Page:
The shooter spent about an hour inside the church attending a regular Wednesday night prayer meeting before he started shooting. It was not clear if the man targeted any individual.
“We don’t know if anybody was targeted other than the church itself,” he said.
Authorities said they were shocked not only by the killings but that the violence occurred in a house of worship.
“People in prayer Wednesday evening. A ritual, a coming together, praying, worshiping God. An awful person to come in and shoot them is inexplicable,” Riley said.
Emanuel African Methodist Episcopal Church has been a presence in Charleston since 1816, when African-American members of Charleston’s Methodist Episcopal Church formed their own congregation after a dispute over burial grounds.
It was burned to the ground at one point, but rebuilt. Throughout its history, it overcame obstacle after obstacle — destroyed by an earthquake, banned by the state. But its church members persevered, making it the largest African-American church in terms of seating space in Charleston today.
A call for healing
The killing put the nation’s spotlight once again on the Charleston region. Several months ago, Walter Scott, an unarmed black man, was fatally shot in the back by a North Charleston police officer, a killing that was captured on video.
Pinckney backed a bill to make body cameras mandatory for all police officers in South Carolina.
“Body cameras help to record what happens. It may not be the golden ticket, the golden egg, the end-all-fix-all, but it helps to paint a picture of what happens during a police stop,” Pinckney said in April.
Mayor Riley, who’s seen Charleston go through ups and downs during his 40 years as mayor, said the city must immediately start the healing process.
“We can catch this no-good, horrible person and see that he pays the price,” he said. “And then what we will do, and what this community has always done, is we are going to put our arms around that church and that church family.”
After the shooting, church and community members converged on the area to pray in the street, often while holding hands.
Dot Scott, the NAACP leader, said family and friends of the victims gathered at the Embassy Suites motel near the church after the shooting. The city set up a victims’ assistance center there.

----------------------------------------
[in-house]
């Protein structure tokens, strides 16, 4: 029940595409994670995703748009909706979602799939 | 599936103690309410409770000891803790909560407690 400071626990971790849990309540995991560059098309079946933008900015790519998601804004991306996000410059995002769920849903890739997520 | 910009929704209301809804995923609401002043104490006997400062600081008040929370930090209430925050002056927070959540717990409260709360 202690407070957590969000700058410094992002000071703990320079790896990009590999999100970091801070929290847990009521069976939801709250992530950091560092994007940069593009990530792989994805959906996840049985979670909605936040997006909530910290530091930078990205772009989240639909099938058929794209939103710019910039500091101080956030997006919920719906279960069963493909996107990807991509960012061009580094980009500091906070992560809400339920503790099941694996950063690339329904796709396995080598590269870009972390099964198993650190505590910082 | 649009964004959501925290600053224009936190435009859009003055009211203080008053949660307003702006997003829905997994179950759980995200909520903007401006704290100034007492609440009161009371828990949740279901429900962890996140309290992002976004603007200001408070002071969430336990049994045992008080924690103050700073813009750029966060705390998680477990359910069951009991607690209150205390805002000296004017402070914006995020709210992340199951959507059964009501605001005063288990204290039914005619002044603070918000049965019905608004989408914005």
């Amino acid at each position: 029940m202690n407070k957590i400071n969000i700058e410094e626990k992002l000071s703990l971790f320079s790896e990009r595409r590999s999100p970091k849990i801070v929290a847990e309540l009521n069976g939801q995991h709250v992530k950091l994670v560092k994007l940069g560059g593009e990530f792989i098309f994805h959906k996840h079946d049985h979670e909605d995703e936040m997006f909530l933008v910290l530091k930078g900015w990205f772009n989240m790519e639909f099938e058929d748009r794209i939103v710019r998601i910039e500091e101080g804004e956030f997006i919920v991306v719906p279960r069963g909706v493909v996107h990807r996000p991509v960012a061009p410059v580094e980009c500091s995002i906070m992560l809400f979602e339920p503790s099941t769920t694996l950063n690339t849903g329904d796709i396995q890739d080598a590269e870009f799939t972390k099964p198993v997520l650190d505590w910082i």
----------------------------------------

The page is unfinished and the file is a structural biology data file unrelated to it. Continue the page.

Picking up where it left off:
“There were at least 50 or more people there,” she said. “There were families of the victims, grandchildren, council members, and a bunch of people there.”
Scott said that’s where she heard about the shooter sparing the woman in the church.
“I did not hear this verbatim from the almost victim, I heard it from at least half a dozen other folks that were there and family of the victims,” she said. “There seems to be no question that this is what the shooter said.”
‘Sick to our stomachs’
The church sits in an area of Charleston densely packed with houses of worship and well-preserved old buildings. The streets of the neighborhood are normally filled with tourists.
Charleston, as several church leaders pointed out, is known as the “Holy City” because of its numerous churches and tolerant attitude toward different denominations.
Early Thursday morning, residents stood in circles, hands clasped and heads bowed, as they prayed.
“Like everybody out here, we’re sick to our stomachs that this could happen in a church,” said Rep. Dave Mack, a friend of the church’s pastor.
They called for justice, but also for calm. Theirs is a strong community, they said, and this incident wouldn’t tear them apart.
The president of the NAACP expressed his outrage over the shooting.
“There is no greater coward than a criminal who enters a house of God and slaughters innocent people engaged in the study of scripture,” Cornell William Brooks said.
Republican presidential candidates canceled campaign events in South Carolina. Jeb Bush canceled a scheduled town hall in Charleston on Thursday.
“As the #Charleston police deem this horrific act a hate crime,” the King Center tweeted, “we pray vigorously that this person’s hate does not cultivate more hate.”